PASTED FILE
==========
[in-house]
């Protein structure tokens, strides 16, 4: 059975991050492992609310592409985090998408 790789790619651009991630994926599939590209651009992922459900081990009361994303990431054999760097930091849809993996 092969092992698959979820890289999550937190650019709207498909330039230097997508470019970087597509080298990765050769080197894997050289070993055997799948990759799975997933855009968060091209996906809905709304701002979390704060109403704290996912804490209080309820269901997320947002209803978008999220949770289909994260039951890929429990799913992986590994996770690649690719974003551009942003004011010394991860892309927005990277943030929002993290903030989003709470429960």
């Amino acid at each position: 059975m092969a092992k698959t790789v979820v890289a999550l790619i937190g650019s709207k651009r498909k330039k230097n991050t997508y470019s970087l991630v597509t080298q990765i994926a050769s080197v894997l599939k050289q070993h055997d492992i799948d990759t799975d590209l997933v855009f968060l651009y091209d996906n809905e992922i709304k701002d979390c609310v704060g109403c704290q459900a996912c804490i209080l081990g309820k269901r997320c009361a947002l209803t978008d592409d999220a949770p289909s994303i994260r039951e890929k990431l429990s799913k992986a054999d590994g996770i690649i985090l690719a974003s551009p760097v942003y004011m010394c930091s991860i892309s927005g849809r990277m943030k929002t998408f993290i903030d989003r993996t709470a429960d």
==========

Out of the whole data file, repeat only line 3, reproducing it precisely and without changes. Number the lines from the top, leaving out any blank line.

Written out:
């Amino acid at each position: 059975m092969a092992k698959t790789v979820v890289a999550l790619i937190g650019s709207k651009r498909k330039k230097n991050t997508y470019s970087l991630v597509t080298q990765i994926a050769s080197v894997l599939k050289q070993h055997d492992i799948d990759t799975d590209l997933v855009f968060l651009y091209d996906n809905e992922i709304k701002d979390c609310v704060g109403c704290q459900a996912c804490i209080l081990g309820k269901r997320c009361a947002l209803t978008d592409d999220a949770p289909s994303i994260r039951e890929k990431l429990s799913k992986a054999d590994g996770i690649i985090l690719a974003s551009p760097v942003y004011m010394c930091s991860i892309s927005g849809r990277m943030k929002t998408f993290i903030d989003r993996t709470a429960d």